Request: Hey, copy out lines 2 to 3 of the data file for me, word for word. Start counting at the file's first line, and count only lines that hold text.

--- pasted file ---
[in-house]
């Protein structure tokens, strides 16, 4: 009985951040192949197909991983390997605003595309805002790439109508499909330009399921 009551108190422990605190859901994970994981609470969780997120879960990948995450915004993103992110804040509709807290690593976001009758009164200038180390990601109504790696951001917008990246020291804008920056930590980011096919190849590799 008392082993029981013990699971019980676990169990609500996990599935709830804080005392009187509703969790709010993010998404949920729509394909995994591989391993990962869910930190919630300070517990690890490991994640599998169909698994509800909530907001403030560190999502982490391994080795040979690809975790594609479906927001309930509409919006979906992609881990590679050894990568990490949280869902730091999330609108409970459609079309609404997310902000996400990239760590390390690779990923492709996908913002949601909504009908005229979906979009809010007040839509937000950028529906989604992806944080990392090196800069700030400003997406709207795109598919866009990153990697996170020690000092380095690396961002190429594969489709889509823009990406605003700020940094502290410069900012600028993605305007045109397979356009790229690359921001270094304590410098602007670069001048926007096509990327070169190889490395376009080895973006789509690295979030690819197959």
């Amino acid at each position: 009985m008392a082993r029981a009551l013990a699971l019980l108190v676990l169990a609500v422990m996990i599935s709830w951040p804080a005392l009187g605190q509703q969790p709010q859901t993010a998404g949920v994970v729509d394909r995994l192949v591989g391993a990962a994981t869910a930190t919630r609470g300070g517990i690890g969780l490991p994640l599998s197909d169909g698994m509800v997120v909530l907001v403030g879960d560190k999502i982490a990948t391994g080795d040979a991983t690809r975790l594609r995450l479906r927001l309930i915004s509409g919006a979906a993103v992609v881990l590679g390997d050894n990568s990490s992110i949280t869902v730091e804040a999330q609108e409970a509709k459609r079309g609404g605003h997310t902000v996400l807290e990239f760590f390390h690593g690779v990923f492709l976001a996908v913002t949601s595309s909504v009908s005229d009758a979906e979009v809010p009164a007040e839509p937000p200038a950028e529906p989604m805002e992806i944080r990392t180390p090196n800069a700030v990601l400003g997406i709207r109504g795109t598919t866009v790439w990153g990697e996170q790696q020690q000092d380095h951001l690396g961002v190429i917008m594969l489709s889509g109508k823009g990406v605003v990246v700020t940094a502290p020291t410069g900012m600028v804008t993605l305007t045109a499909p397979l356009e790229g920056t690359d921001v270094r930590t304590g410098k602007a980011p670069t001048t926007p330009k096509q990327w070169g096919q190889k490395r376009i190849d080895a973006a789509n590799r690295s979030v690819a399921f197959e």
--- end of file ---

């Protein structure tokens, strides 16, 4: 009985951040192949197909991983390997605003595309805002790439109508499909330009399921 009551108190422990605190859901994970994981609470969780997120879960990948995450915004993103992110804040509709807290690593976001009758009164200038180390990601109504790696951001917008990246020291804008920056930590980011096919190849590799 008392082993029981013990699971019980676990169990609500996990599935709830804080005392009187509703969790709010993010998404949920729509394909995994591989391993990962869910930190919630300070517990690890490991994640599998169909698994509800909530907001403030560190999502982490391994080795040979690809975790594609479906927001309930509409919006979906992609881990590679050894990568990490949280869902730091999330609108409970459609079309609404997310902000996400990239760590390390690779990923492709996908913002949601909504009908005229979906979009809010007040839509937000950028529906989604992806944080990392090196800069700030400003997406709207795109598919866009990153990697996170020690000092380095690396961002190429594969489709889509823009990406605003700020940094502290410069900012600028993605305007045109397979356009790229690359921001270094304590410098602007670069001048926007096509990327070169190889490395376009080895973006789509690295979030690819197959």
């Amino acid at each position: 009985m008392a082993r029981a009551l013990a699971l019980l108190v676990l169990a609500v422990m996990i599935s709830w951040p804080a005392l009187g605190q509703q969790p709010q859901t993010a998404g949920v994970v729509d394909r995994l192949v591989g391993a990962a994981t869910a930190t919630r609470g300070g517990i690890g969780l490991p994640l599998s197909d169909g698994m509800v997120v909530l907001v403030g879960d560190k999502i982490a990948t391994g080795d040979a991983t690809r975790l594609r995450l479906r927001l309930i915004s509409g919006a979906a993103v992609v881990l590679g390997d050894n990568s990490s992110i949280t869902v730091e804040a999330q609108e409970a509709k459609r079309g609404g605003h997310t902000v996400l807290e990239f760590f390390h690593g690779v990923f492709l976001a996908v913002t949601s595309s909504v009908s005229d009758a979906e979009v809010p009164a007040e839509p937000p200038a950028e529906p989604m805002e992806i944080r990392t180390p090196n800069a700030v990601l400003g997406i709207r109504g795109t598919t866009v790439w990153g990697e996170q790696q020690q000092d380095h951001l690396g961002v190429i917008m594969l489709s889509g109508k823009g990406v605003v990246v700020t940094a502290p020291t410069g900012m600028v804008t993605l305007t045109a499909p397979l356009e790229g920056t690359d921001v270094r930590t304590g410098k602007a980011p670069t001048t926007p330009k096509q990327w070169g096919q190889k490395r376009i190849d080895a973006a789509n590799r690295s979030v690819a399921f197959e």